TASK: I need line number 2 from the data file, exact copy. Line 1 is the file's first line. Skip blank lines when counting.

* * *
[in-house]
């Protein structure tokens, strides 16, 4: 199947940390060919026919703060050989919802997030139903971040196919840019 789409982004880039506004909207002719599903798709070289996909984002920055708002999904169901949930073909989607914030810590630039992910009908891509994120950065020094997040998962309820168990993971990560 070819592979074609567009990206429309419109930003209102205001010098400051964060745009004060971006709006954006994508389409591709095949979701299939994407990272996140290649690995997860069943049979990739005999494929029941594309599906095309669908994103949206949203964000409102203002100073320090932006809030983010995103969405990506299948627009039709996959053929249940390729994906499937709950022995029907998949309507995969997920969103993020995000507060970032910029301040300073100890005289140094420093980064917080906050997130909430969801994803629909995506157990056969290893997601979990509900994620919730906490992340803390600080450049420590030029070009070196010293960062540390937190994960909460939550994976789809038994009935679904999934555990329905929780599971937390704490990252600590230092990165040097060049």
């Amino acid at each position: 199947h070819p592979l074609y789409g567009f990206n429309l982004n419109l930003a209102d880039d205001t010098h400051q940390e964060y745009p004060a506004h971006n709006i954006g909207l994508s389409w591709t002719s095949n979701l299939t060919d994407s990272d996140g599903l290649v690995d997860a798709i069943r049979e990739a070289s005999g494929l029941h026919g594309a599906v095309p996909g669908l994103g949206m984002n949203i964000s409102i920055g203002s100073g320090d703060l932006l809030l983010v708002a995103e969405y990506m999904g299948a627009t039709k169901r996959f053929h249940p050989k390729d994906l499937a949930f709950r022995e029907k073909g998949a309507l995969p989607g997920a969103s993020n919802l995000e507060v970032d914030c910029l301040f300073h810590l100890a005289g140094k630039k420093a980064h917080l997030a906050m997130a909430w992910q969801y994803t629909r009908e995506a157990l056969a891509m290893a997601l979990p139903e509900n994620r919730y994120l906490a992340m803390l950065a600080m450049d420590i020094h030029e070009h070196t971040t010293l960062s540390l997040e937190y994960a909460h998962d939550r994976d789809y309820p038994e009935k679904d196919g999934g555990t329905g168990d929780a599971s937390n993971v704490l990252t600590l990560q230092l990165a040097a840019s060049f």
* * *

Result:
């Protein structure tokens, strides 16, 4: 199947940390060919026919703060050989919802997030139903971040196919840019 789409982004880039506004909207002719599903798709070289996909984002920055708002999904169901949930073909989607914030810590630039992910009908891509994120950065020094997040998962309820168990993971990560 070819592979074609567009990206429309419109930003209102205001010098400051964060745009004060971006709006954006994508389409591709095949979701299939994407990272996140290649690995997860069943049979990739005999494929029941594309599906095309669908994103949206949203964000409102203002100073320090932006809030983010995103969405990506299948627009039709996959053929249940390729994906499937709950022995029907998949309507995969997920969103993020995000507060970032910029301040300073100890005289140094420093980064917080906050997130909430969801994803629909995506157990056969290893997601979990509900994620919730906490992340803390600080450049420590030029070009070196010293960062540390937190994960909460939550994976789809038994009935679904999934555990329905929780599971937390704490990252600590230092990165040097060049």